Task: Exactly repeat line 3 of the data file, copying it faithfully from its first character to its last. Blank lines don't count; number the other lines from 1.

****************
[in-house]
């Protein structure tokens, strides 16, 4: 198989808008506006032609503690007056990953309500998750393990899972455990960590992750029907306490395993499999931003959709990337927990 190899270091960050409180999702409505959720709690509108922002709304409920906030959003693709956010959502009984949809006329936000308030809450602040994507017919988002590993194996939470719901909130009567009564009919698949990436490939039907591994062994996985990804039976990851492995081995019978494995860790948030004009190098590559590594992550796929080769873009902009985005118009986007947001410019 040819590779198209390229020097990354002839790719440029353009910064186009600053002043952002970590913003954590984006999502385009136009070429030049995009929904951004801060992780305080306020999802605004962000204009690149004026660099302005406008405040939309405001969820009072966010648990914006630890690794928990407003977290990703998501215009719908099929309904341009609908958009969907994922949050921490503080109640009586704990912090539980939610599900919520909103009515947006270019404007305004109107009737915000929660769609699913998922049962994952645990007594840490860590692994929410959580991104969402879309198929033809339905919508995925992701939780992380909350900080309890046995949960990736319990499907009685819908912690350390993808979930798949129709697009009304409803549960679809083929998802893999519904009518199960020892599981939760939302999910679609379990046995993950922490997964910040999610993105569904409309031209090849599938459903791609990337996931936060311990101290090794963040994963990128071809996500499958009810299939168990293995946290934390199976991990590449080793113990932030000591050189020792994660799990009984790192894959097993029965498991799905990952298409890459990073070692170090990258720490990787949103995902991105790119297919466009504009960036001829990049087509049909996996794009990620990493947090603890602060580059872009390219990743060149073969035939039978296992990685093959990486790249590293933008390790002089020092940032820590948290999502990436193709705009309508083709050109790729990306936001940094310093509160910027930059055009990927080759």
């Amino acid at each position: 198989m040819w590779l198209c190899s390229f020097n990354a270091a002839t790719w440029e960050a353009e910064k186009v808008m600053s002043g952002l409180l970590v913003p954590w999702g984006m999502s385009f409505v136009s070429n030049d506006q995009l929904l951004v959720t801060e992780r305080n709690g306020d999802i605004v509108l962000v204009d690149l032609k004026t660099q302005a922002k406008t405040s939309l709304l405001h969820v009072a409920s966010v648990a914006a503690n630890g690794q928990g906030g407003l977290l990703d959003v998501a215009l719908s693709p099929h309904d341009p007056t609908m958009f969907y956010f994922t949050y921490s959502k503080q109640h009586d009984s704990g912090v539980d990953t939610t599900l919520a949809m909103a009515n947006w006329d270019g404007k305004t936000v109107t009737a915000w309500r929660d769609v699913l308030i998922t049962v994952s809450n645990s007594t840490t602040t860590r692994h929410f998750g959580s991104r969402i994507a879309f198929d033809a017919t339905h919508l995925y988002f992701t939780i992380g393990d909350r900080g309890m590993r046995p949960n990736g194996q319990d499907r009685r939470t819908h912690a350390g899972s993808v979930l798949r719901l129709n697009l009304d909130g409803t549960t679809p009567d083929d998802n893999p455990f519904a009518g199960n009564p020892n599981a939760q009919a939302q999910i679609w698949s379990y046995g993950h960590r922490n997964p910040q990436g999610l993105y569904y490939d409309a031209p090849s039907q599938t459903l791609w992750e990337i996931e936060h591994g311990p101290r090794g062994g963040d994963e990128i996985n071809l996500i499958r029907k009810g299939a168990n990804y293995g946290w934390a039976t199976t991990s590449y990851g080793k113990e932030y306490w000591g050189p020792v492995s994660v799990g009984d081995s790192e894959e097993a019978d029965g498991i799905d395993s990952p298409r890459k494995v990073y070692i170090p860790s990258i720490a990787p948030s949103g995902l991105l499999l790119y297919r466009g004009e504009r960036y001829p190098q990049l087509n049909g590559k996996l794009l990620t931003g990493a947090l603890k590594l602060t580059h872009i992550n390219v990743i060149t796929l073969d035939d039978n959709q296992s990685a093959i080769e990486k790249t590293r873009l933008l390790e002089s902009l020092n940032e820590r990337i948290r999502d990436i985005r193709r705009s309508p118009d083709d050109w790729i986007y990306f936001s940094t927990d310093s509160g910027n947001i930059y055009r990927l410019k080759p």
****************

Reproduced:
């Amino acid at each position: 198989m040819w590779l198209c190899s390229f020097n990354a270091a002839t790719w440029e960050a353009e910064k186009v808008m600053s002043g952002l409180l970590v913003p954590w999702g984006m999502s385009f409505v136009s070429n030049d506006q995009l929904l951004v959720t801060e992780r305080n709690g306020d999802i605004v509108l962000v204009d690149l032609k004026t660099q302005a922002k406008t405040s939309l709304l405001h969820v009072a409920s966010v648990a914006a503690n630890g690794q928990g906030g407003l977290l990703d959003v998501a215009l719908s693709p099929h309904d341009p007056t609908m958009f969907y956010f994922t949050y921490s959502k503080q109640h009586d009984s704990g912090v539980d990953t939610t599900l919520a949809m909103a009515n947006w006329d270019g404007k305004t936000v109107t009737a915000w309500r929660d769609v699913l308030i998922t049962v994952s809450n645990s007594t840490t602040t860590r692994h929410f998750g959580s991104r969402i994507a879309f198929d033809a017919t339905h919508l995925y988002f992701t939780i992380g393990d909350r900080g309890m590993r046995p949960n990736g194996q319990d499907r009685r939470t819908h912690a350390g899972s993808v979930l798949r719901l129709n697009l009304d909130g409803t549960t679809p009567d083929d998802n893999p455990f519904a009518g199960n009564p020892n599981a939760q009919a939302q999910i679609w698949s379990y046995g993950h960590r922490n997964p910040q990436g999610l993105y569904y490939d409309a031209p090849s039907q599938t459903l791609w992750e990337i996931e936060h591994g311990p101290r090794g062994g963040d994963e990128i996985n071809l996500i499958r029907k009810g299939a168990n990804y293995g946290w934390a039976t199976t991990s590449y990851g080793k113990e932030y306490w000591g050189p020792v492995s994660v799990g009984d081995s790192e894959e097993a019978d029965g498991i799905d395993s990952p298409r890459k494995v990073y070692i170090p860790s990258i720490a990787p948030s949103g995902l991105l499999l790119y297919r466009g004009e504009r960036y001829p190098q990049l087509n049909g590559k996996l794009l990620t931003g990493a947090l603890k590594l602060t580059h872009i992550n390219v990743i060149t796929l073969d035939d039978n959709q296992s990685a093959i080769e990486k790249t590293r873009l933008l390790e002089s902009l020092n940032e820590r990337i948290r999502d990436i985005r193709r705009s309508p118009d083709d050109w790729i986007y990306f936001s940094t927990d310093s509160g910027n947001i930059y055009r990927l410019k080759p």